"There's no such thing as a free lunch" is one of life's givens. It sits alongside, "too good to be true" and so T-Mobile USA is proving to shareholders, at least in the short term. The business currently has a keen focus on the consumer and this is impacting the business: reducing price and giving away stuff is hurting T-Mobile's profit margins. The EBITDA (Earnings Before Interest, Taxes, Depreciation and Amortization) profit margin has fallen from 26% at the start of 2012 to under 10% as 2014 draws to a close. By comparison, Verizon's EBITDA profit margin is over 40%! EBITDA is a business' net income with interest, taxes, depreciation, and amortization added back to it. It's used to compare profitability between companies or sectors as it removes financing and accounting decisions from the metric. And it means that T-Mobile USA does not generate much profit from its subscribers. They're the smallest of the big four US national carriers but have been making lots of noise within the industry.
Okay, so T-Mobile is making less money per customer compared with most of the rest of the industry but it is also experiencing the most rapid wireless growth. It's gaining subscribers quicker than the competition and is expected to soon overtake Sprint. This is the trade-off for running at reduced margins: rapid growth in subscribers. T-Mobile's bet is that, in the competitive and saturated US market, increasing subscribers will (eventually) come at the cost of its competitors and so it will gain market share. Reducing prices is a great way to gain market share: offer more for less to draw customers in. And T-Mobile's Chief Executive Officer continues to point out that the high profit margins at Verizon and AT&T is a sign that their prices are too high. However, going forwards, CEO John Legere is now going to concentrate on revenue going forward and expects T-Mobile to improve margins. Has T-Mobile's strategy changed?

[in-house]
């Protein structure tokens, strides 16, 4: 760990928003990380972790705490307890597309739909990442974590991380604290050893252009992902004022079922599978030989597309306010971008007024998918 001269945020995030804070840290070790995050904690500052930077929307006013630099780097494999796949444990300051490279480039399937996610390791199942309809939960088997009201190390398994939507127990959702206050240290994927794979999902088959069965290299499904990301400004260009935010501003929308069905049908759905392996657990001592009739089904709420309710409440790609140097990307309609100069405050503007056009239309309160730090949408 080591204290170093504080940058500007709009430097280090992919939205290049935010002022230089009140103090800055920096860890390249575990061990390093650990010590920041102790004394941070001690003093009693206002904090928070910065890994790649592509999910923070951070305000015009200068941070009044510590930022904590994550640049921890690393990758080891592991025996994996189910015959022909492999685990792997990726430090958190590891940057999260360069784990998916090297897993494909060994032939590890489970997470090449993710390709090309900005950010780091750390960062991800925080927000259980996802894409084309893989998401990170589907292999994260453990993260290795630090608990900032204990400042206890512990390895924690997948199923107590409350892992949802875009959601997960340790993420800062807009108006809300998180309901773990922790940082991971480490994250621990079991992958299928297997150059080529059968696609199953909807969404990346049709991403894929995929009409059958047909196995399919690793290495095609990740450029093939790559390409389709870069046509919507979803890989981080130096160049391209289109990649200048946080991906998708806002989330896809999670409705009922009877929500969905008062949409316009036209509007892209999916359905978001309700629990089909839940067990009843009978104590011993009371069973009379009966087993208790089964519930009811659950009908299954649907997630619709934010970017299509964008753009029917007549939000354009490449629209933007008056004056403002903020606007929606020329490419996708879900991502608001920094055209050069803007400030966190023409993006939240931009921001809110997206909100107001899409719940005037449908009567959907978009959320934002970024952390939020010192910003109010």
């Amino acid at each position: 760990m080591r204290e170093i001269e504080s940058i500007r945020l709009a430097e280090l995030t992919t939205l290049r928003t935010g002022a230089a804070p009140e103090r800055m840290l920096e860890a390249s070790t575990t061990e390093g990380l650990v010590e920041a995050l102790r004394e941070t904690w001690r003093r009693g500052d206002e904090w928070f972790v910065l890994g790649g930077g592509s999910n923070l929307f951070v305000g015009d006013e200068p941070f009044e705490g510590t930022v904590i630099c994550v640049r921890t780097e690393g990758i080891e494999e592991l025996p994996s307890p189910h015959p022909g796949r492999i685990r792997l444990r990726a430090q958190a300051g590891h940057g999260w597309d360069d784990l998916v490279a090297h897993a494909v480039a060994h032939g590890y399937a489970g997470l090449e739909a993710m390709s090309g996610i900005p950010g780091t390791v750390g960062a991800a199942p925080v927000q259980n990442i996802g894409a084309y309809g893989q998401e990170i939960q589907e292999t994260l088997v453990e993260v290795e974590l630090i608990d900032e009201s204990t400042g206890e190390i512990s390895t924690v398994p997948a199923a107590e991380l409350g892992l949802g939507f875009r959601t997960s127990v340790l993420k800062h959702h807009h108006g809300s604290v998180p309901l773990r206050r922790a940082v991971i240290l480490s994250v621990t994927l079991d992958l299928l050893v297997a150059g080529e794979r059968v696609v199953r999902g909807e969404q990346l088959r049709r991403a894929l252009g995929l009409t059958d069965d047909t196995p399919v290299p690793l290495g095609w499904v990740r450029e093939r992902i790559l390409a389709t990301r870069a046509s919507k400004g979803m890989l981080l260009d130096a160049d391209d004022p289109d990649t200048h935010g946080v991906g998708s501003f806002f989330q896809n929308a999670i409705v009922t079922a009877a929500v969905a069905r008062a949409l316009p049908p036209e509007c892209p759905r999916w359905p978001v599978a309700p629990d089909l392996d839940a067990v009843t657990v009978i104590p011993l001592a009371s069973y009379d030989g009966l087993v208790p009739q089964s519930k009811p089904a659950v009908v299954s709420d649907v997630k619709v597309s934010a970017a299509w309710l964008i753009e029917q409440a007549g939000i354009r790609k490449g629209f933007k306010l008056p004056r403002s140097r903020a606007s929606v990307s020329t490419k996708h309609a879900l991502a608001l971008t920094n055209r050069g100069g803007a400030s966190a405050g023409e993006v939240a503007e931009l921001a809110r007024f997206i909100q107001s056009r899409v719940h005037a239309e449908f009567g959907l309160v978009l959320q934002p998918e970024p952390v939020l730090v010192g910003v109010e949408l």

Running a high growth, low profit business may be more attractive to a would-be buyer, because there's more opportunity to convert that growth into higher profits. When a business is growing rapidly, it acquires a certain amount of inertia: in the case of the cell 'phone carriers, when one family member switches network and tells everybody about his great deal, other family members will often follow, even if the original deal is no longer available. If T-Mobile are to slowly start to raise prices, bringing them that much closer to the competition, this could have a dramatic positive impact on margins. Would-be buyers of T-Mobile will like the sound of an easy ability to increase profit, but so far we're yet to see this happen. Indeed, T-Mobile seem determined to prove they can go it alone. As for their free lunch; no it isn't free, but it's cheaper than most of the competition.